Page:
Background: Reports of esophageal anastomotic complications often involve more gastric than colonic reconstructions and are incomplete because of fragmented followup by physicians unfamiliar with the surgical procedure.
Study design: Three hundred ninety-three consecutive esophagectomy patients had prevalence and risk factors determined for graft ischemia and anastomotic leak; 363 of these patients followed for more than 1 month (median 15 months) had prevalence and risk factors determined for anastomotic stricture.
Results: Conduit ischemia occurred in 36 (9.2%) and anastomotic leak in 43 patients (10.9%). Risk factor for ischemia was comorbid conditions requiring therapy (Odds ratio [OR]: 2.2 [95% CI 1.1-4.3]), and for leak were ischemia (OR: 5.5 [95% CI 2.5-12.1]), neoadjuvant therapy (OR: 2.2 [95% CI 1.1-4.5]), and comorbid conditions (OR: 2.1 [95% CI 1.1-3.9]). A stricture developed in 80 patients (22.0%). Risk factors were ischemia (OR: 4.4 [95% CI 2.0-9.6]), anastomotic leak (OR: 3.8 [95% CI 1.9-7.6]), and increasing preoperative weight (p = 0.022). The prevalence of ischemia was similar after gastric (10.4%) versus colonic (7.4%) reconstruction; leak and stricture were more common (14.3% versus 6.1%, p = 0.013, 31.3% versus 8.7%, p < 0.0001, respectively) and strictures were more severe (11.2% versus 2%, p = 0.001) after gastric pull-up. Patients free of ischemia and leak who developed stricture were more likely to have had a gastric pull-up (25% versus 7%, p < 0.0001). Dilatation was effective treatment in 93% of patients.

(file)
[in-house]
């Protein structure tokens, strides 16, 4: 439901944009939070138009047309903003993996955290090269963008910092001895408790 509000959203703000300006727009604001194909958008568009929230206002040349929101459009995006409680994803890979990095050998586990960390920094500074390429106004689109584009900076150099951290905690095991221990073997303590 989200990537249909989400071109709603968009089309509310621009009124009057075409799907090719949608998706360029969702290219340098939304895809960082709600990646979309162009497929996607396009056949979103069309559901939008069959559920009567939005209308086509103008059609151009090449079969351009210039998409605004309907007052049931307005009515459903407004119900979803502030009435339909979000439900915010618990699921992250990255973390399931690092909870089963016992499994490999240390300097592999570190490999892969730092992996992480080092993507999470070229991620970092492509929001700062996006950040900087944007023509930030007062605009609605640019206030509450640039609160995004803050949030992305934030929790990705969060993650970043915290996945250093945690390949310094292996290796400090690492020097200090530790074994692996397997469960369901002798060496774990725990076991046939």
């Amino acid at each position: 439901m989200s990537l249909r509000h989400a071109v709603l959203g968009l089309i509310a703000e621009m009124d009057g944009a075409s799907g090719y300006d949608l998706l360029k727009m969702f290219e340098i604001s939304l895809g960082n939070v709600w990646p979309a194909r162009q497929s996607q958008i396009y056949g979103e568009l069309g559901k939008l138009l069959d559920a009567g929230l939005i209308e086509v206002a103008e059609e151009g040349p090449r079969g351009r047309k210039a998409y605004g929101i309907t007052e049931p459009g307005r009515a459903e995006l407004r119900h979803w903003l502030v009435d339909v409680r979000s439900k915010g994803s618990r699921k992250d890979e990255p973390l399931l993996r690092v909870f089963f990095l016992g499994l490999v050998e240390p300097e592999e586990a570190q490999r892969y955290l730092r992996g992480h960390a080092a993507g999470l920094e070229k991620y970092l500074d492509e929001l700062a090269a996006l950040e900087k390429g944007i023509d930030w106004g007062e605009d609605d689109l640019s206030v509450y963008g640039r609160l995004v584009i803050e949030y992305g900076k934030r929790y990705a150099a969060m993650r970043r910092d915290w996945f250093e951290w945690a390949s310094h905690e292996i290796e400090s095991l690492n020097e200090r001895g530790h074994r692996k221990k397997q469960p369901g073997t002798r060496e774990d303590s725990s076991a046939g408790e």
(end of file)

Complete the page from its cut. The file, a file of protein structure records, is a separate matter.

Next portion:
Conclusions: After esophagectomy 10% of patients will develop conduit ischemia or an anastomotic leak and 22% will develop anastomotic stricture. Anastomotic leak and strictures are more common and the strictures are more severe after gastric pull-up compared with colon interposition. Dilatation is a safe and effective treatment.